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Get Real #2: Girl Reporter Sinks School!by Linda Ellerbee
Synopses & Reviews
Girl Reporter Sinks in Sea of Success
I'm Casey Smith, and life just isn't fair. Have you noticed? I know, you hear adults tell you that all the time. Usually when some dorky teacher gives you major homework on a Friday. But this time I'm taking it personally.
Just last week I wrote the biggest scoop in the history of Trumbull Middle School's newspaper, "Real News." Journalistically speaking, I blew the lid off this town.
Not bad for an eleven-year-old girl.
Believe me when I tell you that the story was a sensation. And believe me when I tell you there isn't a whole lot of sensational stuff going on here in Abbington, which is a pretty small town in some pretty small mountains called the Berkshires, in western Massachusetts. Watching leaves change color is about as exciting as it gets.
So I wrote this whopper of a story. I say this with total modesty, of course. Then comes the unfair part. I had to do it all over again-in one week!
Everybody was saying things like "Way to go!" and "Can't wait to read your next scoop, Casey!" You'd think I'd be able to relax for a minute. Well, guess what? The paper comes out every week. and deadlines come at you like a 18-wheeler on a downhill skid.
Usually I have a million ideas for stories But now my brain was full of that fuzz on your TV when the cable goes out. I'd never been the type to choke under pressure, but I was choking, big-time.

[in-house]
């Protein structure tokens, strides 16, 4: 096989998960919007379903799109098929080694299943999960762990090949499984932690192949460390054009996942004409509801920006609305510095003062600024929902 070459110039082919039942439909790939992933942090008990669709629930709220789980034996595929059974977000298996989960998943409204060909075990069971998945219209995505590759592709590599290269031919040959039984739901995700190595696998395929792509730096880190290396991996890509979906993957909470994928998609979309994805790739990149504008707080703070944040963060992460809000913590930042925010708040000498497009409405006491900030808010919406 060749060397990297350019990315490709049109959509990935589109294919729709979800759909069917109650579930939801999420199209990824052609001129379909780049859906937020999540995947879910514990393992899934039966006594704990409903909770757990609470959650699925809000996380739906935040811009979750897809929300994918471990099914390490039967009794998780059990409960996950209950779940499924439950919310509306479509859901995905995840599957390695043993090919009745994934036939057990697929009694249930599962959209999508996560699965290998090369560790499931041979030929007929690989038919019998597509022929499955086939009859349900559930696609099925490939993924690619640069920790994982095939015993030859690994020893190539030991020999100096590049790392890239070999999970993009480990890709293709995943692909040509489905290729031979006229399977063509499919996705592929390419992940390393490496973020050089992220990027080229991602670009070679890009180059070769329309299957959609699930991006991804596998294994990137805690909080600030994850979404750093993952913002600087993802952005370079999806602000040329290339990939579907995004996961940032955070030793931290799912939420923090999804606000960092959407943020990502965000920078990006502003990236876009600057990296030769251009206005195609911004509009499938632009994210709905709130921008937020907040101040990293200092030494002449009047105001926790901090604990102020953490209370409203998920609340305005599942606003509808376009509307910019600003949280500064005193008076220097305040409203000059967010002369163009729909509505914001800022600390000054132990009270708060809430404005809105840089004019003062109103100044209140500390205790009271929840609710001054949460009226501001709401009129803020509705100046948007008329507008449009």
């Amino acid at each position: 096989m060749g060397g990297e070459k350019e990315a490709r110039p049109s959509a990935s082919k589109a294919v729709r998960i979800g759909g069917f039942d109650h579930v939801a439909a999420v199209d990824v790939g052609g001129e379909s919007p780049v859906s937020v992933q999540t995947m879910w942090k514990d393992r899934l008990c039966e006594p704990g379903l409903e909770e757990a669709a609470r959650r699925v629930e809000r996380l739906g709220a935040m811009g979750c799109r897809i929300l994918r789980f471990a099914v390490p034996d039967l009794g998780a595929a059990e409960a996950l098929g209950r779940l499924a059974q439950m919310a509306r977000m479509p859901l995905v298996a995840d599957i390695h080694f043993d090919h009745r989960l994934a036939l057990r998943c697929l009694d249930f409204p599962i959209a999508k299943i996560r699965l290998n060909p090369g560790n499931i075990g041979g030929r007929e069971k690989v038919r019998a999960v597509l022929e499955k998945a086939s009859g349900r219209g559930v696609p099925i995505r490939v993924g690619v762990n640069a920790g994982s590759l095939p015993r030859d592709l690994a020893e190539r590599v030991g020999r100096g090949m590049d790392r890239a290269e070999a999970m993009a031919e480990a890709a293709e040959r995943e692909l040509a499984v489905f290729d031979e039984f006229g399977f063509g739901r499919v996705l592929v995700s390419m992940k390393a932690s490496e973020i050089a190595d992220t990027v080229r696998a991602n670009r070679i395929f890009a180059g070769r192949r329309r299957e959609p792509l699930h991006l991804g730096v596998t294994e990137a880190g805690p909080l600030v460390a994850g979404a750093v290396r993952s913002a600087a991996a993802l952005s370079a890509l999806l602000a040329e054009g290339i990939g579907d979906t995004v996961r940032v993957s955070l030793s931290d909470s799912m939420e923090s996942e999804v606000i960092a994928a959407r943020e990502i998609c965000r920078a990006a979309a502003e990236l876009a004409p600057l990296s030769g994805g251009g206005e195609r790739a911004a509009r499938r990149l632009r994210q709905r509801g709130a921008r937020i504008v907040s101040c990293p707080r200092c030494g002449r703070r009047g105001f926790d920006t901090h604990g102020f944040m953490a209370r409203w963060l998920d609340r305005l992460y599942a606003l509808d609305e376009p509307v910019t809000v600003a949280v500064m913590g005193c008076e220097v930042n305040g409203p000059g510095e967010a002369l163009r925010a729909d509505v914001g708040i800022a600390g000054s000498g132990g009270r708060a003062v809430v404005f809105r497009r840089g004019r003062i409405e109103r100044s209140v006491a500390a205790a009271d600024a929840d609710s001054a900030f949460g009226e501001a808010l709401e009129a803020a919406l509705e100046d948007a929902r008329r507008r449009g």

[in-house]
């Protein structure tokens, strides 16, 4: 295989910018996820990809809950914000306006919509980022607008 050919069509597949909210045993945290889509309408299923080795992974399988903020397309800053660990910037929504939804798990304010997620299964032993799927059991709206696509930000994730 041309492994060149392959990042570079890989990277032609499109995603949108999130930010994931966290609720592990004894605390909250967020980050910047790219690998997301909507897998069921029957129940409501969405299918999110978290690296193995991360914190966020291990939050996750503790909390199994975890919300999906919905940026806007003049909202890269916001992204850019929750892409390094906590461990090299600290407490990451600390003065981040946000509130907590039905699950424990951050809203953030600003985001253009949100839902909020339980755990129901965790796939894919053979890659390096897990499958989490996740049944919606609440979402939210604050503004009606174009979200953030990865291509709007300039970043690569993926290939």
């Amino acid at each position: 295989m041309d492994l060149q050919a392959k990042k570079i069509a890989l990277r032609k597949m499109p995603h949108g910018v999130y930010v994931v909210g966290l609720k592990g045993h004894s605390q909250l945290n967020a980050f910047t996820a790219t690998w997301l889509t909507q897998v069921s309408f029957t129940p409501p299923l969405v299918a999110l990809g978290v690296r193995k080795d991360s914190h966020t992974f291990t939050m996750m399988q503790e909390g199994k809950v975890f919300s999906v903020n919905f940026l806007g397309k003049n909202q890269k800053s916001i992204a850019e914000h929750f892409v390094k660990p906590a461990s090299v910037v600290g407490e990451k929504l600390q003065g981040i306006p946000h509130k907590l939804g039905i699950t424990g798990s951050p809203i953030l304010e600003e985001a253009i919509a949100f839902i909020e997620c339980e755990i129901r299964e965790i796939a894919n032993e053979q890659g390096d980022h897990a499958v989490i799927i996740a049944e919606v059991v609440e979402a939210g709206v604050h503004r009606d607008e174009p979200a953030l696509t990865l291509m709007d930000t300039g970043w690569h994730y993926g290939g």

On Tuesday, I bladed for the before-school status meeting of the staff of Real News. Today I was supposed to present my brilliant story ideas to our editor-in-chief, the terminally perky Megan O'Connor.
It was a rainy September morning. My wet sneakers squished as I trudged downthe hall. Every damp footstep reminded me that my brain was waterlogged, too. Was it too late to suddenly develop an acute case of laryngitis'! Strep foot?
When I got to the Rent News room, I stopped in the doorway, surprised. The room was about the size of a closet, And now, it was crammed with students-all sixth graders, like me.
Bobbing over their heads was Mr. Baxter, my English teacher and the newspaper's advisor I had completely forgotten that he was bringing one of his English classes to observe our meeting.
Talk about Pressure! Suddenly a newspaper headline flashed through my head. They do that a lot. It's the work of the creep who lives inside my brain. The one who whispers in my ear: You're gonna fail.
REAL NEWS GETS PUBLISHED WITHOUT CASEY SMITH
Even though the meeting hadn't started, the staff was hard at work. Toni Velez, Our photographer, was examining contact sheet through a loupe. Orange curls exploded from her ponytail and spilled over the sheet. Toni is like one of those models who spends hours arranging he, hair to make it look as though she just got up. But I wouldn't say anything about it to her. The girl has a serious 'tude. You do not, I repeat "do not," want to mess With Toni.